Our quick look around the NBA, or what you missed while trying out hat new Cheetos cologn…
Oklahoma City Thunder defense. It’s flashy when Kevin Durant has 28 points, Russell Westbrook 27 and both are throwing down monster dunks. That’s not why the Thunder won and snapped the Spurs 19 game winning streak, that’s not why they have swept the season series and won 10-of-12 from San Antonio — it’s the defense. The length and athleticism of the Thunder (even without Thabo Sefalosha) can pressure, cover ground and contest shots. The Thunder did that in particular in the second half, holding San Antonio to 39.5 percent shooting. The Spurs had an offensive rating of just 94.7. This is why, as well as the Spurs have played, I like the Thunder out of the West (or maybe the Clippers) — the hyper athleticism of OKC just beats the Spurs.
Dirk Nowitzki, Dallas Mavericks. This was the kind of win the Mavericks need — on the road against a quality opponent. Nowitzki was his classic self with 26 points on 10-of-18 shooting and 4-of-7 from three. He also had 11 boards. With the win the Mavs move half a game up on the Grizzlies and Suns in the battle for the last couple playoff spots in the East. The Mavs opened a tough four game road trip with a win, that’s huge in keeping a hold of one of those playoff spots.
Blake Griffin, Los Angeles Clippers. He had a triple-double — 25 points, 10 rebounds and 11 assists. He scored 19 points in the first half. He gets the lower grade because it took 23 shots to get the 25 points, he shot just 8-of-16 inside 8 feet and 1-of-7 beyond that. His legs looked tired, which is to be expected on the second night of a back-to-back after a road trip. He tweaked his right ankle with a misstep late, he was limping off the court at the end. Hopefully it’s nothing serious, but don’t be shocked that even if it’s not Griffin gets a couple of games off to rest.
Without question, some kneeling/raised fist protests of the National Anthem are coming to the NBA once preseason games start in a couple of weeks. Clippers’ coach Doc Rivers has already come out saying “there’s no more American thing to do than to protest.” Teams are discussing the need for social change.
While the NBA has a rule that players must stand for the anthem, the NBA and players’ union are already discussing exactly how and if that rule should be enforced.
While some players will kneel, Russell Westbrook will not be among them. Probably. Here’s is what he told Fred Katz of the Norman Transcript.
Obviously, Westbrook is leaving himself some wiggle room here. Also, if there is one NBA star you can expect to be blunt about the situation when talking to the media, it’s Westbrook (when he feels like opening up to the media, anyway).
I expect few if any of the NBA’s top stars — the guys with the biggest international brands — will join the protests. However, there certainly will be players taking part. For a league that sees itself as progressive — and has a more politically progressive fan base compared to other American sports — how the league handles this will be watched.
Tributes have poured in all over the NBA world since Kevin Garnett announced his retirement on Friday afternoon — from other players, commissioner Adam Silver and media members who covered him. Garnett and Tom Thibodeau have a lengthy history together: Thibodeau coached Garnett in Boston as an assistant under Doc Rivers, and they won a championship in 2008. This spring, Thibodeau took over as head coach and president of basketball operations for the Minnesota Timberwolves, the team that drafted Garnett, saw his best years and saw him end his career. Thibodeau released a heartfelt statement on Saturday congratulating Garnett:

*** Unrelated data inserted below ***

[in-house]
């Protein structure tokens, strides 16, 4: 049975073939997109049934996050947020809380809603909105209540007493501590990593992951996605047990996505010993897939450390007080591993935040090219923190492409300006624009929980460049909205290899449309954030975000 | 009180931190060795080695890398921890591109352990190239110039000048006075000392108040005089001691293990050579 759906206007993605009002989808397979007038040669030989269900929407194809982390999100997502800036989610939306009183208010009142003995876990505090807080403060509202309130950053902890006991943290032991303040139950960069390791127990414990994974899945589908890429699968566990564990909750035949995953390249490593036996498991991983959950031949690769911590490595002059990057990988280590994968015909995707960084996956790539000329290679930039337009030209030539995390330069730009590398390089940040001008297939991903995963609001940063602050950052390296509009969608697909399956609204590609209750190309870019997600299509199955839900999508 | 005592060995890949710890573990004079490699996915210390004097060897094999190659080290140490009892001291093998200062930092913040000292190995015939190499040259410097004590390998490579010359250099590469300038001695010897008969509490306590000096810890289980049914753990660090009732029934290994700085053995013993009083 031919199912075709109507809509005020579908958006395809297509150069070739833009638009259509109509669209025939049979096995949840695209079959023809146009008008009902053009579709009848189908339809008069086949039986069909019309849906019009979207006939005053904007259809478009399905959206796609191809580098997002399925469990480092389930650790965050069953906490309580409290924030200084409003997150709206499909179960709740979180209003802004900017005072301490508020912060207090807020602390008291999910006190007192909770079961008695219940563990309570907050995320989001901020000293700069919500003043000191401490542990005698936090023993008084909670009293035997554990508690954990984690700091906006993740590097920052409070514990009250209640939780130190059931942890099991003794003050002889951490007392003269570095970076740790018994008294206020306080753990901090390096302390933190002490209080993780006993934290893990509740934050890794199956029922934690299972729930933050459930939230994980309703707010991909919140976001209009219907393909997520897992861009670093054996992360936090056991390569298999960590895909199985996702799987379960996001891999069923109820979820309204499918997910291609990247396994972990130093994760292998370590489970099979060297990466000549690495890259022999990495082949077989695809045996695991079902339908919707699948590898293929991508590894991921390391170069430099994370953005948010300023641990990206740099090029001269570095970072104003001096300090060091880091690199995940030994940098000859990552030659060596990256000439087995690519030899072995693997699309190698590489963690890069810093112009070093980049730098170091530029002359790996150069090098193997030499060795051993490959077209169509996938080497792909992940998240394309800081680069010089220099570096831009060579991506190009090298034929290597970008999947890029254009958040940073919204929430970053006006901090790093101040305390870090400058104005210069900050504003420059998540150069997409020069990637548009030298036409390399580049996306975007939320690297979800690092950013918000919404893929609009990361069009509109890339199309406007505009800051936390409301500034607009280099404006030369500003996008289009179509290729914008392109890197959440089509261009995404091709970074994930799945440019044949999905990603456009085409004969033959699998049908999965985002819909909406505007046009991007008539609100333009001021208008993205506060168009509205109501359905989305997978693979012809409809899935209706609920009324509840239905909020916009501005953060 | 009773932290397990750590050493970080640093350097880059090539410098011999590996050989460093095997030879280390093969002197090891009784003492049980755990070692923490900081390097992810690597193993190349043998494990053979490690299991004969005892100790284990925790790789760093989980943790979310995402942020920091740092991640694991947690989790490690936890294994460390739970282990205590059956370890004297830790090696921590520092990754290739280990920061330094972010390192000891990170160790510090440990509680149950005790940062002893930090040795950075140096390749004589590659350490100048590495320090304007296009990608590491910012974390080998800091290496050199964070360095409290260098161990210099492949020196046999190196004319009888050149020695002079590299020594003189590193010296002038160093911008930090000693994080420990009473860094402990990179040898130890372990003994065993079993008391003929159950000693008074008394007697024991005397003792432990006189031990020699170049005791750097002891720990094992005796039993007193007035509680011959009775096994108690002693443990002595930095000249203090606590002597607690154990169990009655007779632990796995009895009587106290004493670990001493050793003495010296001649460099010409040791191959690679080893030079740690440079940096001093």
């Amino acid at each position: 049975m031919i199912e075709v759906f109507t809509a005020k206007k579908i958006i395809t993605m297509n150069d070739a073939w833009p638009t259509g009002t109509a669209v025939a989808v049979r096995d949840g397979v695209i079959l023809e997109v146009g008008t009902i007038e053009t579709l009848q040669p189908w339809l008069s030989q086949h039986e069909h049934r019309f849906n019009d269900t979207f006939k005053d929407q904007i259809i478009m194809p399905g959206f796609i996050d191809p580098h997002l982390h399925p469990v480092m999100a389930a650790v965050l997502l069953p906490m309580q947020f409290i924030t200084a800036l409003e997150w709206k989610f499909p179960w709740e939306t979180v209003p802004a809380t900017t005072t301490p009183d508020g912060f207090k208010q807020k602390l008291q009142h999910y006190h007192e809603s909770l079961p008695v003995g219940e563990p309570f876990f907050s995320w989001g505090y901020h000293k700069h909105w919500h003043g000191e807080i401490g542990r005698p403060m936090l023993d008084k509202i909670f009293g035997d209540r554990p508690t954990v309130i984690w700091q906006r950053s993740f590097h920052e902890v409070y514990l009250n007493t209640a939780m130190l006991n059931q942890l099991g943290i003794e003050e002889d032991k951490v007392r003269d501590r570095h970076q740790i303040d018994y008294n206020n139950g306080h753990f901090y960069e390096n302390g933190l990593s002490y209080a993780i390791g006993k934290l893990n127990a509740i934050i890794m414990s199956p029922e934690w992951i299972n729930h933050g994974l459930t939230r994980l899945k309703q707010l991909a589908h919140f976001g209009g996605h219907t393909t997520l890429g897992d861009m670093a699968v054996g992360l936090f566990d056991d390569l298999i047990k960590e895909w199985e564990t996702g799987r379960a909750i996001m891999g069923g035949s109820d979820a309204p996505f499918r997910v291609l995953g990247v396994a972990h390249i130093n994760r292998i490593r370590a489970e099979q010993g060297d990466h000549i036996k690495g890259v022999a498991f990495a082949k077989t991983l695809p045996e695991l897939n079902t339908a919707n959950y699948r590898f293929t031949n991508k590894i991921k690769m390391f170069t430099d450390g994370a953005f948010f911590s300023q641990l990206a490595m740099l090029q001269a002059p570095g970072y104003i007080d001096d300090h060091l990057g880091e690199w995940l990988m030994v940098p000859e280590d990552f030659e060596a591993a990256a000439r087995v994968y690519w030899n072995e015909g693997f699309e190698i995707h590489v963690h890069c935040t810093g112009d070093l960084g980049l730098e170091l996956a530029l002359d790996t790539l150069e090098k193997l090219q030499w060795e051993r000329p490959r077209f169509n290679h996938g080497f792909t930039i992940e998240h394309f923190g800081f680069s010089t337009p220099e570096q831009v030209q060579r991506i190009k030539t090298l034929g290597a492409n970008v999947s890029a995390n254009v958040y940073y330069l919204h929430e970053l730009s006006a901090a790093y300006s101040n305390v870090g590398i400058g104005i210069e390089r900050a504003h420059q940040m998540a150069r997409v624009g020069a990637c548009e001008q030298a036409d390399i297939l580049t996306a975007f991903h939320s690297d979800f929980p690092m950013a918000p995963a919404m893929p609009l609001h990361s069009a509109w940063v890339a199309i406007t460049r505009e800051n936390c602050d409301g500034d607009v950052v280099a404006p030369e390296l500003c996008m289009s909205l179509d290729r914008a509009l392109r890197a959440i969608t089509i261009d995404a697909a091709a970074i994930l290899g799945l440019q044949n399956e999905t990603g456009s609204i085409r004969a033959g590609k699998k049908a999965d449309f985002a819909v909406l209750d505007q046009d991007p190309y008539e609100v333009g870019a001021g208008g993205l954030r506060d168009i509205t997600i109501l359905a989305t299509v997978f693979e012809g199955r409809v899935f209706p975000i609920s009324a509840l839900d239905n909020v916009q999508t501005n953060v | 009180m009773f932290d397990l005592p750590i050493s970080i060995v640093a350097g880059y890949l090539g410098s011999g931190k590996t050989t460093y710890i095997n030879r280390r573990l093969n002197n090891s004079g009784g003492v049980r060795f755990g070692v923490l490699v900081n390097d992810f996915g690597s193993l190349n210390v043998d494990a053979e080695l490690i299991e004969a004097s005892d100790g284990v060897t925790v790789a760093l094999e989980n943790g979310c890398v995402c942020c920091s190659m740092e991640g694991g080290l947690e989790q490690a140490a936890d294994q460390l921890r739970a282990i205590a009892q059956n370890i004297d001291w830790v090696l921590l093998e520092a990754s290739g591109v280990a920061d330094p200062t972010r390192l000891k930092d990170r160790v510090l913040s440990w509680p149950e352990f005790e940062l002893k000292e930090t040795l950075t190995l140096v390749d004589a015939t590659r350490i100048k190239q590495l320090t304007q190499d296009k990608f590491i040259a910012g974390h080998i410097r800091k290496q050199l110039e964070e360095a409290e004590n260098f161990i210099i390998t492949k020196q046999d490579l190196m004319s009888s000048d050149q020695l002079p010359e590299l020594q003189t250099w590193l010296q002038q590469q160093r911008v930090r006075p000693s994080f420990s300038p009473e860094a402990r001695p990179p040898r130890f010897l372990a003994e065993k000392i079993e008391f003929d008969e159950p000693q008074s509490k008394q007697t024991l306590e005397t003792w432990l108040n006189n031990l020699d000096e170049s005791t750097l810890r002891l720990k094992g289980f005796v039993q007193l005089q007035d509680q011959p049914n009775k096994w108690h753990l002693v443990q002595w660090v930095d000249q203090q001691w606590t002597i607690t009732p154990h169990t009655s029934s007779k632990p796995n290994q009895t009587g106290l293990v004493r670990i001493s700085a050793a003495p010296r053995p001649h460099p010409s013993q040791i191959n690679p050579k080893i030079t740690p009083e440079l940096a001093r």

“I would like to take this opportunity to congratulate and thank Kevin for all of his great accomplishments and contributions to the NBA, the Minnesota Timberwolves organization, and for me personally with the Boston Celtics. Kevin combined great talent with a relentless drive and intelligence. I will always cherish the memories of the way in which he led the Celtics to the 2008 NBA Championship. His willingness to sacrifice and his unselfishness led us to that title. Kevin will always be remembered for the way in which he played the game. His fierce competitiveness, his unequalled passion for the game, and the many ways in which he cared about this team was truly special. KG is without question the all-time best player to wear a Minnesota Timberwolves jersey, and he is also one of the best to ever play this game.”
It’s a shame that Thibodeau didn’t get to coach Garnett again in Minnesota, but the team is in good hands with Andrew Wiggins and Karl-Anthony Towns.
The Indiana Pacers have been a franchise for 50 years — 10 in the ABA and 40 in the NBA. To celebrate this anniversary, they’ve unveiled a new patch that they will wear on their uniforms this season. You can check it out below:
It looks pretty sleek, combining the Pacers’ logo with the zero in “50.” It’s subtle and well-designed.
This summer, three of this generation’s defining NBA players, and three of the greatest players of all time, called it a career: Tim Duncan, Kobe Bryant and Kevin Garnett. The latter two in particular had a lot in common, as psychotic competitors and polarizing personalities. They had many memorable battles over the years, including the Lakers-Celtics Finals in 2008 and 2010 (they each won one) and the playoffs in 2003 and 2004, when Garnett was in Minnesota. On Saturday afternoon, a day after Garnett officially announced his retirement, Kobe paid tribute to him with a tweet.
The next time they’ll be together is 2021, when they go into the Hall of Fame together.